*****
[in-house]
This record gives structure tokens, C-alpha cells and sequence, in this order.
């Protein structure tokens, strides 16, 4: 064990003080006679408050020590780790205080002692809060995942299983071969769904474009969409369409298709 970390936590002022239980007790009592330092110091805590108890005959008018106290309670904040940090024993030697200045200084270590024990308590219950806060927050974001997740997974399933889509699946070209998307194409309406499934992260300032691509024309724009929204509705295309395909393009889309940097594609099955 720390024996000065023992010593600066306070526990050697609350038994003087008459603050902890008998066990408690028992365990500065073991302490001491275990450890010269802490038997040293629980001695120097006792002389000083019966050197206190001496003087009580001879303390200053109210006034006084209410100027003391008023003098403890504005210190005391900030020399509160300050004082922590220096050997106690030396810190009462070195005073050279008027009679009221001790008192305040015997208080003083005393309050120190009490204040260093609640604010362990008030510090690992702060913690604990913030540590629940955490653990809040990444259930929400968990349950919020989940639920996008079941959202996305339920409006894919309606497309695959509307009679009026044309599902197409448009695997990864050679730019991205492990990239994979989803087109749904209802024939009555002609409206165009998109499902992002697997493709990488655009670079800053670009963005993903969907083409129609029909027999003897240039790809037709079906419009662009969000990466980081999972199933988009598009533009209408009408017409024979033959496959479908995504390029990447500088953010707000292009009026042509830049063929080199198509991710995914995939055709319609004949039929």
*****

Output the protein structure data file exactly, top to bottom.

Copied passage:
[in-house]
This record gives structure tokens, C-alpha cells and sequence, in this order.
């Protein structure tokens, strides 16, 4: 064990003080006679408050020590780790205080002692809060995942299983071969769904474009969409369409298709 970390936590002022239980007790009592330092110091805590108890005959008018106290309670904040940090024993030697200045200084270590024990308590219950806060927050974001997740997974399933889509699946070209998307194409309406499934992260300032691509024309724009929204509705295309395909393009889309940097594609099955 720390024996000065023992010593600066306070526990050697609350038994003087008459603050902890008998066990408690028992365990500065073991302490001491275990450890010269802490038997040293629980001695120097006792002389000083019966050197206190001496003087009580001879303390200053109210006034006084209410100027003391008023003098403890504005210190005391900030020399509160300050004082922590220096050997106690030396810190009462070195005073050279008027009679009221001790008192305040015997208080003083005393309050120190009490204040260093609640604010362990008030510090690992702060913690604990913030540590629940955490653990809040990444259930929400968990349950919020989940639920996008079941959202996305339920409006894919309606497309695959509307009679009026044309599902197409448009695997990864050679730019991205492990990239994979989803087109749904209802024939009555002609409206165009998109499902992002697997493709990488655009670079800053670009963005993903969907083409129609029909027999003897240039790809037709079906419009662009969000990466980081999972199933988009598009533009209408009408017409024979033959496959479908995504390029990447500088953010707000292009009026042509830049063929080199198509991710995914995939055709319609004949039929």